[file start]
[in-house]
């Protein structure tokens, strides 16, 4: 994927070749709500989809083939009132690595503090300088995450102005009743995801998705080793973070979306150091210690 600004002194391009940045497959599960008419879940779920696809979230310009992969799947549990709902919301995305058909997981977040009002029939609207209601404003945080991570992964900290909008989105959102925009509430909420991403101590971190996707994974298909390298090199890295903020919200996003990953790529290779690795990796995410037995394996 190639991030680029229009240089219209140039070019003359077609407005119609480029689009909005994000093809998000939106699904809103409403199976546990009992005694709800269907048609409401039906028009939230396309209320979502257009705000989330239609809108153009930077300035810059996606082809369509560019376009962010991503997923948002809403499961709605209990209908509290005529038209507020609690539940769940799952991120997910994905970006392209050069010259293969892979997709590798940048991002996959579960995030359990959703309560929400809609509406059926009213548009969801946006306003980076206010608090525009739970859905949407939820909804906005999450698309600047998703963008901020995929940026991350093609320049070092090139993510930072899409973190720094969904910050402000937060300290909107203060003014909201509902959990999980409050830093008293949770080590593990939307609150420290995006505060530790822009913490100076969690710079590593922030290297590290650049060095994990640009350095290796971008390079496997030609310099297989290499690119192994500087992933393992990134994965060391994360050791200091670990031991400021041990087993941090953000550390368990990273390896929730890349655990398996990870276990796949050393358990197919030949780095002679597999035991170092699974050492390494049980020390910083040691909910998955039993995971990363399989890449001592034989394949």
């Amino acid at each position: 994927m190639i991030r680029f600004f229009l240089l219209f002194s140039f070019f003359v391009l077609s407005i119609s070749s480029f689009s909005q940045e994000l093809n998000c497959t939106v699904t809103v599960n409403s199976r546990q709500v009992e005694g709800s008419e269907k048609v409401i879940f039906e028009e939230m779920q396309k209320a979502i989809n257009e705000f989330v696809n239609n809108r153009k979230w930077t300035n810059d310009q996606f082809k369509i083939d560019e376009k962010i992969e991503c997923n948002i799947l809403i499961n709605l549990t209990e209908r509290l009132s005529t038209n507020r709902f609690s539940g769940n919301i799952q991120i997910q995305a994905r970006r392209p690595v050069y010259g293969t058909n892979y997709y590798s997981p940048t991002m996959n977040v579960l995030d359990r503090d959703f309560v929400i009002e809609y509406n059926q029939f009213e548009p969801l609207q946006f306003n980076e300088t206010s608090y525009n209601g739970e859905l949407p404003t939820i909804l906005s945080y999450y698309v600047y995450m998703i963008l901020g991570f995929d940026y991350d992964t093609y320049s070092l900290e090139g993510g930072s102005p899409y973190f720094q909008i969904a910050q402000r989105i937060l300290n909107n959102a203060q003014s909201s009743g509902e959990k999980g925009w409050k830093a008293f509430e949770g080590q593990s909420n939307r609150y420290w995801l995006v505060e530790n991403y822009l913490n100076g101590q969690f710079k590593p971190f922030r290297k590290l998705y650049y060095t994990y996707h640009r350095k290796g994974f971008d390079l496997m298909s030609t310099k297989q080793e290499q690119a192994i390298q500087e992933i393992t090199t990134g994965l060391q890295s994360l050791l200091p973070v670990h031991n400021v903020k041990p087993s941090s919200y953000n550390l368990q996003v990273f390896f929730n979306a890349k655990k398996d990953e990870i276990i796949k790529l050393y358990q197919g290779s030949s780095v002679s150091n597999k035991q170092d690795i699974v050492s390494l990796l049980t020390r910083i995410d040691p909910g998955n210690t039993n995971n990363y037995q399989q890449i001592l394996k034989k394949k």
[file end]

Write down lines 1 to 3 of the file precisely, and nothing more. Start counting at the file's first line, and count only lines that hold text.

[in-house]
């Protein structure tokens, strides 16, 4: 994927070749709500989809083939009132690595503090300088995450102005009743995801998705080793973070979306150091210690 600004002194391009940045497959599960008419879940779920696809979230310009992969799947549990709902919301995305058909997981977040009002029939609207209601404003945080991570992964900290909008989105959102925009509430909420991403101590971190996707994974298909390298090199890295903020919200996003990953790529290779690795990796995410037995394996 190639991030680029229009240089219209140039070019003359077609407005119609480029689009909005994000093809998000939106699904809103409403199976546990009992005694709800269907048609409401039906028009939230396309209320979502257009705000989330239609809108153009930077300035810059996606082809369509560019376009962010991503997923948002809403499961709605209990209908509290005529038209507020609690539940769940799952991120997910994905970006392209050069010259293969892979997709590798940048991002996959579960995030359990959703309560929400809609509406059926009213548009969801946006306003980076206010608090525009739970859905949407939820909804906005999450698309600047998703963008901020995929940026991350093609320049070092090139993510930072899409973190720094969904910050402000937060300290909107203060003014909201509902959990999980409050830093008293949770080590593990939307609150420290995006505060530790822009913490100076969690710079590593922030290297590290650049060095994990640009350095290796971008390079496997030609310099297989290499690119192994500087992933393992990134994965060391994360050791200091670990031991400021041990087993941090953000550390368990990273390896929730890349655990398996990870276990796949050393358990197919030949780095002679597999035991170092699974050492390494049980020390910083040691909910998955039993995971990363399989890449001592034989394949």
């Amino acid at each position: 994927m190639i991030r680029f600004f229009l240089l219209f002194s140039f070019f003359v391009l077609s407005i119609s070749s480029f689009s909005q940045e994000l093809n998000c497959t939106v699904t809103v599960n409403s199976r546990q709500v009992e005694g709800s008419e269907k048609v409401i879940f039906e028009e939230m779920q396309k209320a979502i989809n257009e705000f989330v696809n239609n809108r153009k979230w930077t300035n810059d310009q996606f082809k369509i083939d560019e376009k962010i992969e991503c997923n948002i799947l809403i499961n709605l549990t209990e209908r509290l009132s005529t038209n507020r709902f609690s539940g769940n919301i799952q991120i997910q995305a994905r970006r392209p690595v050069y010259g293969t058909n892979y997709y590798s997981p940048t991002m996959n977040v579960l995030d359990r503090d959703f309560v929400i009002e809609y509406n059926q029939f009213e548009p969801l609207q946006f306003n980076e300088t206010s608090y525009n209601g739970e859905l949407p404003t939820i909804l906005s945080y999450y698309v600047y995450m998703i963008l901020g991570f995929d940026y991350d992964t093609y320049s070092l900290e090139g993510g930072s102005p899409y973190f720094q909008i969904a910050q402000r989105i937060l300290n909107n959102a203060q003014s909201s009743g509902e959990k999980g925009w409050k830093a008293f509430e949770g080590q593990s909420n939307r609150y420290w995801l995006v505060e530790n991403y822009l913490n100076g101590q969690f710079k590593p971190f922030r290297k590290l998705y650049y060095t994990y996707h640009r350095k290796g994974f971008d390079l496997m298909s030609t310099k297989q080793e290499q690119a192994i390298q500087e992933i393992t090199t990134g994965l060391q890295s994360l050791l200091p973070v670990h031991n400021v903020k041990p087993s941090s919200y953000n550390l368990q996003v990273f390896f929730n979306a890349k655990k398996d990953e990870i276990i796949k790529l050393y358990q197919g290779s030949s780095v002679s150091n597999k035991q170092d690795i699974v050492s390494l990796l049980t020390r910083i995410d040691p909910g998955n210690t039993n995971n990363y037995q399989q890449i001592l394996k034989k394949k």